Ebony Rainford-Brent reveals horrible racist letter as ECB is put in the dock for letting Yorkshire CCC ‘mark their own homework’

Former England cricketer Ebony Rainford-Brent shared a picture of a racist hate letter she received, where she was told to “leave our country”.

Former England player Ebony Rainford-Brent has revealed the contents of a racist letter she has received (Picture: Stu Forster/Getty Images)

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Azeem Rafiq’s legacy is that Yorkshire CCC and cricket can no longer turn a blin...

Rainford-Brent, who became the first black woman to play for England in 2001, posted the sickening correspondence on Twitter.

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She captioned her tweet: “Interesting... Born in South London but apparently I was found naked in Africa as a primitive. Had some letters in my time but this one up there!”

England and Wales Cricket Board (ECB) chief executive Tom Harrison arrives to attend a Digital, Culture, Media and Sport (DCMS) Committee meeting (Picture: Getty Images)

The handwritten letter read: “White cricket culture is white culture you racist B***h! Who invited you to my country? Go B***h go!! White culture is wiping your a*** with white toilet paper!!!

“We found you NAKED in Africa Ebony! NAKED, illiterate, primitive! Yes primitive Ebony!!

“Leave our country B***h! Leave now! Go! Go Today!”

Rainford-Brent played 29 times for England between 2001 and 2010 and soon moved into broadcasting, featuring regularly for Sky Sports and Test Match Special.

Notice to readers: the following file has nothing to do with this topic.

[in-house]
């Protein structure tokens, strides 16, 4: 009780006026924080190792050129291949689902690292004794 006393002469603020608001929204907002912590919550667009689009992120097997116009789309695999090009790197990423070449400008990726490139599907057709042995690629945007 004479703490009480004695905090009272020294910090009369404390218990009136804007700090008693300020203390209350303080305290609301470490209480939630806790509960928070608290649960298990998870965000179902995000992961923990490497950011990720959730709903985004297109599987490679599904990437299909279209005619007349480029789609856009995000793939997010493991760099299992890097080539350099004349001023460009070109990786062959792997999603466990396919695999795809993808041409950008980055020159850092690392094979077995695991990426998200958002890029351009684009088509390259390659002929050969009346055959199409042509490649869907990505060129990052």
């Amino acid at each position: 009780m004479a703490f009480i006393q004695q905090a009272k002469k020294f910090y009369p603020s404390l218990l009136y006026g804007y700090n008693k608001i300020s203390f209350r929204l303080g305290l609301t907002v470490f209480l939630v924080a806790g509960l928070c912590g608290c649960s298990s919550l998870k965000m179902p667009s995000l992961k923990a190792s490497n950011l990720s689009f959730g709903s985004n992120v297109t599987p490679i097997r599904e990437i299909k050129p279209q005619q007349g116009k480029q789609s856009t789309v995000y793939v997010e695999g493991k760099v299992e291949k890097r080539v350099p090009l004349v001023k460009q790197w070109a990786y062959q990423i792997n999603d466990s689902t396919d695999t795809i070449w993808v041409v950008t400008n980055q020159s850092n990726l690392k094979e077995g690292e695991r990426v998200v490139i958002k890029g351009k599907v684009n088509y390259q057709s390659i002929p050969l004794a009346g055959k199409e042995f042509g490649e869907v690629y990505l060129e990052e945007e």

Former Yorkshire player Azeem Rafiq gave evidence at the DCMS committee on Tuesday (Picture: Getty Images)

She joined forces with her Sky Sports colleague Michael Holding in the summer of 2020 to feature in a powerful video discussing the Black Lives Matter movement, a campaign that saw the pair awarded the Freedom of the City of London.

In the short film, the 37-year-old spoke about how regular comments about her ethnicity made her question her future in the game.

Along with her broadcasting career and a role as director of Surrey women’s team, she set up the ACE Programme - a charity aimed at increasing cricketing opportunities for members of the African-Caribbean community.

The revelation came on Wednesday night after a day in which English cricket was beginning to pick up the pieces after Azeem Rafiq’s damning revelations about racism in the game swept up a handful of household names.

Rafiq’s visceral testimony in front of the Digital, Culture, Media and Sport select committee on Tuesday shone an uncomfortable light on institutions and individuals, with longstanding grievances against Yorkshire amplified by specific new allegations against a slew of former England internationals.

Tim Bresnan, Matthew Hoggard, Alex Hales, Gary Ballance and David Lloyd were all subject to fresh claims of racial discrimination, as was Yorkshire’s suspended head coach Andrew Gale. Rafiq told MPs over the course of almost an hour and 40 minutes of explosive, emotional evidence that he wished to become “the voice of the voiceless” in the issue of race in cricket and used his platform to give a disturbing account of his own experiences.

In response, Baroness Warsi, the first British Muslim cabinet minister and now serving in the House of Lords, has called on the England and Wales Cricket Board to lead a period of change.

Apparently unimpressed by the select committee appearance of an ECB delegation, led by chief executive Tom Harrison, she said: “What was disappointing for me yesterday was the way in which the ECB felt they could step aside in the past because the clubs accused of racism wanted to mark their own homework.So it is time for the ECB to be involved with a full inquiry which includes a truth and reconciliation process that allows anonymity because that is what players want. What happened to Azeem was the tip of the iceberg in Yorkshire and what we are seeing happening in Yorkshire is the tip of the iceberg as to what is happening in English cricket.

“I have spoken, as has Azeem and others, to many young and talented players – players who have now given up cricket because of what they have faced in other counties and clubs up and down the country and this is an endemic issue.”